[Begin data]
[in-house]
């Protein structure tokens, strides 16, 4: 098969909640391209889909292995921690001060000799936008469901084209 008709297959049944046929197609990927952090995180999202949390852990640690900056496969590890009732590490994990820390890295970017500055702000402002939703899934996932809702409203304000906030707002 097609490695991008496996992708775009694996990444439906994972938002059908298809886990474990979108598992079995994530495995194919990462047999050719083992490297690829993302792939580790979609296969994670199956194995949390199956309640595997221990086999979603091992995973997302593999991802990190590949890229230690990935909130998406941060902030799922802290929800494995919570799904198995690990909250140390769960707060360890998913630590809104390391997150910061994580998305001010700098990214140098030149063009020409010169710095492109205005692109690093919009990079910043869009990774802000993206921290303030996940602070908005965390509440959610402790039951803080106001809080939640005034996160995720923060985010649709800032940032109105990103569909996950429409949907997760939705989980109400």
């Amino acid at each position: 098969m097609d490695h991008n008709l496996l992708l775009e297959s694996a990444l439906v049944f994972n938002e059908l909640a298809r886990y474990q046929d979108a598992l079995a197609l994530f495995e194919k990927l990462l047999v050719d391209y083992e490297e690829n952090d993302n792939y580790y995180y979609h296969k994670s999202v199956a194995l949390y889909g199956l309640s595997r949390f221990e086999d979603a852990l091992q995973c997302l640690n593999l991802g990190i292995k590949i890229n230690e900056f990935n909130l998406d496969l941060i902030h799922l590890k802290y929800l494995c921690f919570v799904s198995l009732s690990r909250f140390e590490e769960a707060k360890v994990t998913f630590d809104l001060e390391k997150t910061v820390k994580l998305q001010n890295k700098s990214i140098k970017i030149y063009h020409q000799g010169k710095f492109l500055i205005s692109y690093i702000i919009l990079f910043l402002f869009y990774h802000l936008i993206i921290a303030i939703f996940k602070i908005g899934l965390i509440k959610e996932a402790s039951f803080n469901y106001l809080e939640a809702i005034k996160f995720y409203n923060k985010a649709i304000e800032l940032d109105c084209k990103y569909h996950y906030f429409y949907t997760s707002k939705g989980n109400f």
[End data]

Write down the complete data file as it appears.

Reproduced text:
[in-house]
């Protein structure tokens, strides 16, 4: 098969909640391209889909292995921690001060000799936008469901084209 008709297959049944046929197609990927952090995180999202949390852990640690900056496969590890009732590490994990820390890295970017500055702000402002939703899934996932809702409203304000906030707002 097609490695991008496996992708775009694996990444439906994972938002059908298809886990474990979108598992079995994530495995194919990462047999050719083992490297690829993302792939580790979609296969994670199956194995949390199956309640595997221990086999979603091992995973997302593999991802990190590949890229230690990935909130998406941060902030799922802290929800494995919570799904198995690990909250140390769960707060360890998913630590809104390391997150910061994580998305001010700098990214140098030149063009020409010169710095492109205005692109690093919009990079910043869009990774802000993206921290303030996940602070908005965390509440959610402790039951803080106001809080939640005034996160995720923060985010649709800032940032109105990103569909996950429409949907997760939705989980109400």
């Amino acid at each position: 098969m097609d490695h991008n008709l496996l992708l775009e297959s694996a990444l439906v049944f994972n938002e059908l909640a298809r886990y474990q046929d979108a598992l079995a197609l994530f495995e194919k990927l990462l047999v050719d391209y083992e490297e690829n952090d993302n792939y580790y995180y979609h296969k994670s999202v199956a194995l949390y889909g199956l309640s595997r949390f221990e086999d979603a852990l091992q995973c997302l640690n593999l991802g990190i292995k590949i890229n230690e900056f990935n909130l998406d496969l941060i902030h799922l590890k802290y929800l494995c921690f919570v799904s198995l009732s690990r909250f140390e590490e769960a707060k360890v994990t998913f630590d809104l001060e390391k997150t910061v820390k994580l998305q001010n890295k700098s990214i140098k970017i030149y063009h020409q000799g010169k710095f492109l500055i205005s692109y690093i702000i919009l990079f910043l402002f869009y990774h802000l936008i993206i921290a303030i939703f996940k602070i908005g899934l965390i509440k959610e996932a402790s039951f803080n469901y106001l809080e939640a809702i005034k996160f995720y409203n923060k985010a649709i304000e800032l940032d109105c084209k990103y569909h996950y906030f429409y949907t997760s707002k939705g989980n109400f």